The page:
True & False Assurance

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Probably Romans 8:16 is the greatest assurance text in the entire Bible. It is appealed to by Reformed and Arminian evangelicals alike, though they have conflicting ideas of assurance.

Romans 8:16 reads, “The Spirit Himself testifies with our spirit that we are God’s children.” Arminians say this means that true Christians do have true assurance of a present, but, losable salvation. The Reformed view says that what the Holy Spirit and the Christian’s spirit testify to is a present assurance of unlosable eternal life. One of these views certainly is false and one may be true.

The text, itself, on the surface does not settle this difference. It only says that His spirit and our spirit testify to our being (at the moment) children of God. Arminian and Calvinist agree on that: the text itself only asserts a present experience. So we agree on what the text says and differ on the context and what follows from what it says.

Let us consider the Arminian view. It says that the Christian may and does have assurance of true eternal salvation, but he may lose that salvation. If the Holy Spirit testifies along with his spirit, he has eternal life only at that moment. He may, however, sin so as to lose that salvation at any future moment. The Arminian can never be sure before he dies that such fall(s) may not occur, the Arminian can never have more than momentary assurance of eternal life until he enters heaven and for the first time has assurance of eternal life. Nevertheless and alas, according to the Arminian view of “free will” he cannot have assurance of eternal life even in heaven, because as long as he has that “free will,” which he considers essential to human nature, he must be able to choose for or against God.

The question is, Can the Arminian have assurance? Obviously not on Arminian principles. Even as he believes that the Spirit is testifying with his spirit, he knows that he may, of his own tree will, reject the Holy Spirit even while the Spirit is testifying. True, he may not reject Him. But who knows? Surely, not he who must always be free to change his mind. Not even God can be sure whether the Arminian will be saved because if God knew beforehand, this Arminian would not be “free” to change his mind. If he did, God’s knowledge “beforehand” would be proven false.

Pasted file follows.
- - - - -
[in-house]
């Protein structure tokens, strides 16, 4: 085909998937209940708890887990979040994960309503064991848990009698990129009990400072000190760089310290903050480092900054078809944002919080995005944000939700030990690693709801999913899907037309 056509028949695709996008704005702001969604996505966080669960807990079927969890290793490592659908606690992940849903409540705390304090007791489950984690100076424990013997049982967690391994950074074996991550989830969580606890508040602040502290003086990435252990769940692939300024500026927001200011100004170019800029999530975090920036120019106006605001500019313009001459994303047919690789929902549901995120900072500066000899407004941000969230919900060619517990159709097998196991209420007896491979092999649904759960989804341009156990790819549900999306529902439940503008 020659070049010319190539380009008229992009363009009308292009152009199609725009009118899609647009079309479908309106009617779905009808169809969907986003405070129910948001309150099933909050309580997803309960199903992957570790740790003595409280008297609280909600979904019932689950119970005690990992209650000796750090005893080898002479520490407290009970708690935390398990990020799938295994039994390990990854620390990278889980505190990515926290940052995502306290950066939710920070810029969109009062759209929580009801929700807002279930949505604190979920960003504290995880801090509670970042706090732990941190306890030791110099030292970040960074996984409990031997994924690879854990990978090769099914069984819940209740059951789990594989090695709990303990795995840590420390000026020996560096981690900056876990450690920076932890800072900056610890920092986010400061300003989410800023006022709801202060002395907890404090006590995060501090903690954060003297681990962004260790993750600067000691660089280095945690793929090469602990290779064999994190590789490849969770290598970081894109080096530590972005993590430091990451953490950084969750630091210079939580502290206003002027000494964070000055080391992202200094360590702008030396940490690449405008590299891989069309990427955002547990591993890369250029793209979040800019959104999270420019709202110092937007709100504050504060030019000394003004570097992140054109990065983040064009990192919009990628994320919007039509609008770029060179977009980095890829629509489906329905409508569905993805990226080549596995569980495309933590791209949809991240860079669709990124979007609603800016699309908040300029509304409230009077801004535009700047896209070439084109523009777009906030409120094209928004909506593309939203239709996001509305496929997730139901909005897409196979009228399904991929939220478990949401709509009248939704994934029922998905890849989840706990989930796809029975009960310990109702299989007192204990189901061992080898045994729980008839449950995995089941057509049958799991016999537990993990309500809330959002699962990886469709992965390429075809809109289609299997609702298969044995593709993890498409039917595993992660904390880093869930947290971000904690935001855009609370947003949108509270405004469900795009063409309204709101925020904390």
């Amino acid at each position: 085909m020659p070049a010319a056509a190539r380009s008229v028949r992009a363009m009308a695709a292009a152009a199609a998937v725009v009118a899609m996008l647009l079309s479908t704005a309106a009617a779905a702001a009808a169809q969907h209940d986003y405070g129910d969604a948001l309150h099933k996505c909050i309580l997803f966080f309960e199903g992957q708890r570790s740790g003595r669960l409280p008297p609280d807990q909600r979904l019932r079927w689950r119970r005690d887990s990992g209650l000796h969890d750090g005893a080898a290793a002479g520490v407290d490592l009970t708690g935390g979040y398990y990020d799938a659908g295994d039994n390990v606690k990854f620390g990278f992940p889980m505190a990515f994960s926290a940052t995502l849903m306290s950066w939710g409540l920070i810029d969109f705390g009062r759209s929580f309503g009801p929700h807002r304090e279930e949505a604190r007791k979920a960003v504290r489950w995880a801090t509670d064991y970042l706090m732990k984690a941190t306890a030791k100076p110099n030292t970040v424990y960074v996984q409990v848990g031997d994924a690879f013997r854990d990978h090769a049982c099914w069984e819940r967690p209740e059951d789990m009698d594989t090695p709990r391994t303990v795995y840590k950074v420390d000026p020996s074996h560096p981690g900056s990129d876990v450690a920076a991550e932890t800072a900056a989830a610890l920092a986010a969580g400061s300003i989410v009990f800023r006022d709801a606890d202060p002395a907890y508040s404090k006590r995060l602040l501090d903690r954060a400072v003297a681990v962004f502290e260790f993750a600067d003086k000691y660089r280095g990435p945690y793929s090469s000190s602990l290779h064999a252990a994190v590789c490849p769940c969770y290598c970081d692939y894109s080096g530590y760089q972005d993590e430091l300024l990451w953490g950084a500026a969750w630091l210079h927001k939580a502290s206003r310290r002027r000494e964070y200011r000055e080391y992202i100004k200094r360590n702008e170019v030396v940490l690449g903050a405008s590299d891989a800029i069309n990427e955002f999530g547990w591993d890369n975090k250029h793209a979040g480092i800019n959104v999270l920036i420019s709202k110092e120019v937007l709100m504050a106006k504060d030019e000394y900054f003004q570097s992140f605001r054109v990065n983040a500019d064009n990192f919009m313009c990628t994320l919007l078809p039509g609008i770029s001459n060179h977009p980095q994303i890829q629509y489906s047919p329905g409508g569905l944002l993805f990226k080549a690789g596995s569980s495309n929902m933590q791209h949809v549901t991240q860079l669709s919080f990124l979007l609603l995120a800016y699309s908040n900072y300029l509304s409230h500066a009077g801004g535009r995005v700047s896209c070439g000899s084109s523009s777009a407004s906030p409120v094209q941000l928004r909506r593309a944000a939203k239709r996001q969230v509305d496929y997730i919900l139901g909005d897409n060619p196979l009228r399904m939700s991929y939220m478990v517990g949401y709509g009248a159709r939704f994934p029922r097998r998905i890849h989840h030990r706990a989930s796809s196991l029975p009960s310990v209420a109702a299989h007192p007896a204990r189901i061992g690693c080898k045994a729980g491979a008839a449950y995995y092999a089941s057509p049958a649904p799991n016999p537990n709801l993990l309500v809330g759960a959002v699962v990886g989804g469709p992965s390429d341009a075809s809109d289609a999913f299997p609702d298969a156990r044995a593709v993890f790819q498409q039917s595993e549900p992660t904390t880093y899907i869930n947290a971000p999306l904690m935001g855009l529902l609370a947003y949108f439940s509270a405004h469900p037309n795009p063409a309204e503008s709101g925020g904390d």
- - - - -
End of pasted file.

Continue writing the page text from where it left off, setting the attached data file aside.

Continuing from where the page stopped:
Some Arminians try to keep their theology and escape this charge. They say, God’s knowing beforehand does not determine my will and thus destroy my freedom. However, it destroys the freedom the Arminian affirms because something being certain beforehand means that the man will not, and therefore cannot, choose otherwise. Thus, he cannot be free and human in his evangelical understanding of things.

The Arminian cannot have assurance for one moment though the Holy Spirit Himself is testifying at this moment that he is a child of God. This evangelical must be able to reject the Holy Spirit’s testimony at any moment.

The Arminian, therefore, cannot, on his principles, have assurance of even momentary salvation, not to mention eternal salvation.

The Arminian interpretation thus destroys the testimony of Romans 8:16. If an Arminian evangelical claims even momentary assurance of salvation, he is a living contradiction. If he is true to his evangelicalism, he cannot have assurance. If he has assurance, he is not an Arminian.

Let us now consider the Reformed understanding of Romans 8:16 and assurance. It claims the text teaches that the Christian has a testimony of the divine and human spirits to the Christian’s eternal salvation. I have shown that this is an impossibility on Arminian principles. However, it is not only compatible with Reformed principles, but grows out of them. If there were no Romans 8:16, one could deduce it from hundreds of texts.

First, “children of God” (8:16) are heirs of God and joint-heirs with Christ forever (8:17) and cannot fall because they never cease to be the children of God. Arminians deny that this is possible. There are only two historic theologies that make any serious claim to being biblical, namely the Reformed and the Arminian evangelical. I am taking these two theologies as they understand themselves regarding this one text. The Reformed view affirms perseverance of the saints and the Arminian view denies it. Arminianism has been tried and fails because its own principles make even a momentary testimony of the Holy Spirit impossible. Reformed principles, in contrast, are perfectly harmonious with a testimony of the Holy Spirit because they teach that once a person is born again, that seed never dies and so remains in essential harmony with the Holy Spirit, who begot it, and with His testimony.

To, this concurrent testimony does occur and it will never change—except for the better. Furthermore, it must be a joint testimony to eternal life, giving the regenerate soul assurance of persevering in eternal life.

 

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